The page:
Jelling Stones: what are they?

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The Jelling Stones are two UNESCO World Heritage Site stones in Denmark, dating back to the 10th century. The first was raised by King Gorm the Elder in honor of his wife Thyra, and the second by his son, Harald Bluetooth, in honor of his parents. The stones are carved with runes and the larger stone also has a depiction of Christ. They are located in the town of Jelling and are the oldest recorded words of a Danish king.

Jelling Stones are huge stones carved in Denmark. They are a UNESCO World Heritage Site and have been since 1994. The two stones are carved with runes. The Jelling Stones date back to the 10th century and are located in the town of Jelling, in a churchyard. The first of the stones was raised by King Gorm the Elder, and the second by his son, Harald Bluetooth.

Gorm the Elder, sometimes referred to as Gorm the Sleepy, was born in the late 9th century and reigned over Denmark for forty years, after succeeding his father, Harthacnut. It is not known exactly how old Gorm was, but it is likely that his name derives from the fact that Denmark had the oldest surviving monarchy in Europe at the time.

Gorm was married to Thyra, possibly the daughter of the King of England, Æthelred. When she died, she was placed in one of the mighty burial mounds found on either side of the Jelling Stones, and Gorm had a stone erected in her honor. The stone of him reads, in a close translation: King Gorm created these memories after his wife Thyra, the adornment of Denmark. A looser translation might read: King Gormr made this monument in memory of Thyrve, his wife, the salvation of Denmark. The title “Salvation of Denmark” refers to the fact that she is credited with completing the wall that separated Denmark from the encroaching Saxons in the south.

The first of the Jelling Stones is interesting for a number of reasons. Perhaps most importantly, these are simply the oldest recorded words of a Danish king, dating back more than a millennium. It is also one of the earliest recorded uses of the name Denmark to refer to the country, rather than simply the region. The first of the Jelling Stones, also sometimes called the little Jelling stone, or the stone of King Gorm the Elder, has two sides: on the first side is the inscription and on the second side is simply the name: Denmark.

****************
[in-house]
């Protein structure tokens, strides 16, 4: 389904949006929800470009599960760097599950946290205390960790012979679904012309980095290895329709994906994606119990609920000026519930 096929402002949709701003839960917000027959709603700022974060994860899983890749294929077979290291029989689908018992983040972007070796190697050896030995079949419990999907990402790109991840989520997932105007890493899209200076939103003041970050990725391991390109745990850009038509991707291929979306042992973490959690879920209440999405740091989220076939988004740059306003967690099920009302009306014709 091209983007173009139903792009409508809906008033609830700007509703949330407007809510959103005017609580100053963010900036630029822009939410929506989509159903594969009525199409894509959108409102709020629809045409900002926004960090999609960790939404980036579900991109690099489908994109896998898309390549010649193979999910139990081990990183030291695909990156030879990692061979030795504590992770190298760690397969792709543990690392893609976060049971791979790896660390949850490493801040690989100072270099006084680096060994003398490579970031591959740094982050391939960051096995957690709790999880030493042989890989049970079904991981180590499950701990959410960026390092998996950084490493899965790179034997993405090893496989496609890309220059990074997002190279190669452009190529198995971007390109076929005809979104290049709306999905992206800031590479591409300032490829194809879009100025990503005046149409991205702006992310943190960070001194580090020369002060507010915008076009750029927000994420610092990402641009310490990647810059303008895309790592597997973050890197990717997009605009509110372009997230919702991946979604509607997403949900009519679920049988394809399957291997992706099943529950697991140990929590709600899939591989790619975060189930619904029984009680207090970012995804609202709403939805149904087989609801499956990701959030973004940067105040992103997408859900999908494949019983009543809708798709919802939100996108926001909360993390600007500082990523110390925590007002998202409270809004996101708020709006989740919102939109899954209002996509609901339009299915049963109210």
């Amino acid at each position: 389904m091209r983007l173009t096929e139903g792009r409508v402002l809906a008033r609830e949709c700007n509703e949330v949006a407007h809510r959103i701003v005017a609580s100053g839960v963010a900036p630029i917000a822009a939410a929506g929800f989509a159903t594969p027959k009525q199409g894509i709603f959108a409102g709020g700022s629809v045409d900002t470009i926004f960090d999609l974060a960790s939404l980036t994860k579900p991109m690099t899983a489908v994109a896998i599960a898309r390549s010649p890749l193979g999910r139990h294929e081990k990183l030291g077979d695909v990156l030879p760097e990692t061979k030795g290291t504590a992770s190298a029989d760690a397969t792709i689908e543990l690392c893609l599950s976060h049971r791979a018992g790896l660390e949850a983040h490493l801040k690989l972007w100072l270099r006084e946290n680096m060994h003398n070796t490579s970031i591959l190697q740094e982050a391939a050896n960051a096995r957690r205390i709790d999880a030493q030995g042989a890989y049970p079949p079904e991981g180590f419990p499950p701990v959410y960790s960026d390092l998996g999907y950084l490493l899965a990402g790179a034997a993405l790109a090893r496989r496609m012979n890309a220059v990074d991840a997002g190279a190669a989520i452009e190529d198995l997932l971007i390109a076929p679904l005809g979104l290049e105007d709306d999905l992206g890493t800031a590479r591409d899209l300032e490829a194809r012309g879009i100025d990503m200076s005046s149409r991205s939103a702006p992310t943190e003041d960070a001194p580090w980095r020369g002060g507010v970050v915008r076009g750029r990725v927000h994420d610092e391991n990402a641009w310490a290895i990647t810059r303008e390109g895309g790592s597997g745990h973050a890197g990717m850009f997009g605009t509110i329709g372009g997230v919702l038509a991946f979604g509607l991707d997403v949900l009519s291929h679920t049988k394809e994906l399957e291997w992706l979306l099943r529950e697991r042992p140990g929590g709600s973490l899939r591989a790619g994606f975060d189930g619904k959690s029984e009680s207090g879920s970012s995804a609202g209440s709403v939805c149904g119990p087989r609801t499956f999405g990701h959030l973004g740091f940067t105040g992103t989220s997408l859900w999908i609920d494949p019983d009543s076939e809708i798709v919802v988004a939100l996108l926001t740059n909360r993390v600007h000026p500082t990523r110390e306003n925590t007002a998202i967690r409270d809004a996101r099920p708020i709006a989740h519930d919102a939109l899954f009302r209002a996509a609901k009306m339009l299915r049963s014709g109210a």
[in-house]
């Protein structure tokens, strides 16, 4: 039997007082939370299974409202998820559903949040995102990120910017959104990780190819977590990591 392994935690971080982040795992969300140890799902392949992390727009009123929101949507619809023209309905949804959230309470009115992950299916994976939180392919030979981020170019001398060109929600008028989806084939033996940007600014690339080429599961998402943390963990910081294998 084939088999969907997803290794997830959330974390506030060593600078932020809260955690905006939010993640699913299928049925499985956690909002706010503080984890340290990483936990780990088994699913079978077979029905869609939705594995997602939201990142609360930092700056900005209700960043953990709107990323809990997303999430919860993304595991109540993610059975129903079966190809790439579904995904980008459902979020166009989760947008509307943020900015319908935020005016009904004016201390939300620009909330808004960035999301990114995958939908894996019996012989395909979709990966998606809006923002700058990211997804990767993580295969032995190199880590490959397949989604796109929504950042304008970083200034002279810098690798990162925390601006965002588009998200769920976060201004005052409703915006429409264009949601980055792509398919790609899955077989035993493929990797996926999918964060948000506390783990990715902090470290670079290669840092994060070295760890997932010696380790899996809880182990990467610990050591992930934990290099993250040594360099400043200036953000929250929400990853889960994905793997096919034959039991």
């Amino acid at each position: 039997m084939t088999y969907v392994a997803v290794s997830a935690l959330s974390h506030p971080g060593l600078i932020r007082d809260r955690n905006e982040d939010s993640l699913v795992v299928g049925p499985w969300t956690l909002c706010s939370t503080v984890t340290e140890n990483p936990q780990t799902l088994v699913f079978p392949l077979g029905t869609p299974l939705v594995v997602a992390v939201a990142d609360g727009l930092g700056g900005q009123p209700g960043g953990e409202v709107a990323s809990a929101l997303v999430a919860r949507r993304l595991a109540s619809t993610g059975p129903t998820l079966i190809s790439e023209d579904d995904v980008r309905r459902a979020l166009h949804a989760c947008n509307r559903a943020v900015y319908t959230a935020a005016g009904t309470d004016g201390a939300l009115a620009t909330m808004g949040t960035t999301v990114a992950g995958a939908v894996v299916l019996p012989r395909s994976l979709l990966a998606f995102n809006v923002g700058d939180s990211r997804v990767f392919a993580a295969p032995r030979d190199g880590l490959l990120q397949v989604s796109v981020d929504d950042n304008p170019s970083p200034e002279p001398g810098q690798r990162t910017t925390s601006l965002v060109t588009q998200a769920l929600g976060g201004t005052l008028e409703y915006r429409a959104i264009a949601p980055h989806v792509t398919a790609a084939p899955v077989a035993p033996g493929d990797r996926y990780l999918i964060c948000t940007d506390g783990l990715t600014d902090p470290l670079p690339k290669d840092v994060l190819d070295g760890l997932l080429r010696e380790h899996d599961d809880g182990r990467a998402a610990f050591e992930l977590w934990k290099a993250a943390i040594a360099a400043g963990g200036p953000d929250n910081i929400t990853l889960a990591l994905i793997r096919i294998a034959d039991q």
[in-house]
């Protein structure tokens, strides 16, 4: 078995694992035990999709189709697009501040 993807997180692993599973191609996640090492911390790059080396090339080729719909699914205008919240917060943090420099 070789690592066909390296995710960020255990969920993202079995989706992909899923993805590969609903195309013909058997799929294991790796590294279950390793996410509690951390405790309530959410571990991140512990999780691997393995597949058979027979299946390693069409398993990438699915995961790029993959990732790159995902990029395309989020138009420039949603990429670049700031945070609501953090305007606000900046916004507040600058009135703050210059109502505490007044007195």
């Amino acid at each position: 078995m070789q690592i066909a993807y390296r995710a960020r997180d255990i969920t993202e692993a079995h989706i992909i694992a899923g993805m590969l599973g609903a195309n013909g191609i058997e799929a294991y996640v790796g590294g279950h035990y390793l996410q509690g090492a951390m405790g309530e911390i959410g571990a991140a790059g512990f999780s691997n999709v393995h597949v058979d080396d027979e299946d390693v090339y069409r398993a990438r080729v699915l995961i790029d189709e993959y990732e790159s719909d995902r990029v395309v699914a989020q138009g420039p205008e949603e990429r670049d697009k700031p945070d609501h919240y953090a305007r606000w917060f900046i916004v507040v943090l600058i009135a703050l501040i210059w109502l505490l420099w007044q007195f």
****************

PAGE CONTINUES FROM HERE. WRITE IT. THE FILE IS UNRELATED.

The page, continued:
When Gorm died, his son, Harald Bluetooth, took the throne. Harald became a Christian after being baptized by a monk, Poppo, towards the end of the 10th century. He then went on to convert Denmark from his native Norse religion to Christianity. He raised the second of the Jelling Stones, in honor of his parents. They read, approximately: Harald, king, commanded these memorials to be made after Gorm, his father, and Thyra, his mother. The Harald who conquered the whole of Denmark and Norway and turned the Danes to Christianity.

Harald’s stone has three sides and is substantially larger than the smaller of the Jelling Stones. In addition to the decorative bands and the runes themselves, the largest of the Jelling Stones also has a depiction of Christ, with arms outstretched and a halo above his head.
The Jelling Stones are a beautiful site in which to spend an hour or two. Originally there were probably many more stones, serving as a circle of burial stones around Thyrve’s grave, but they have since vanished, leaving only these two powerful documents of historic Denmark.

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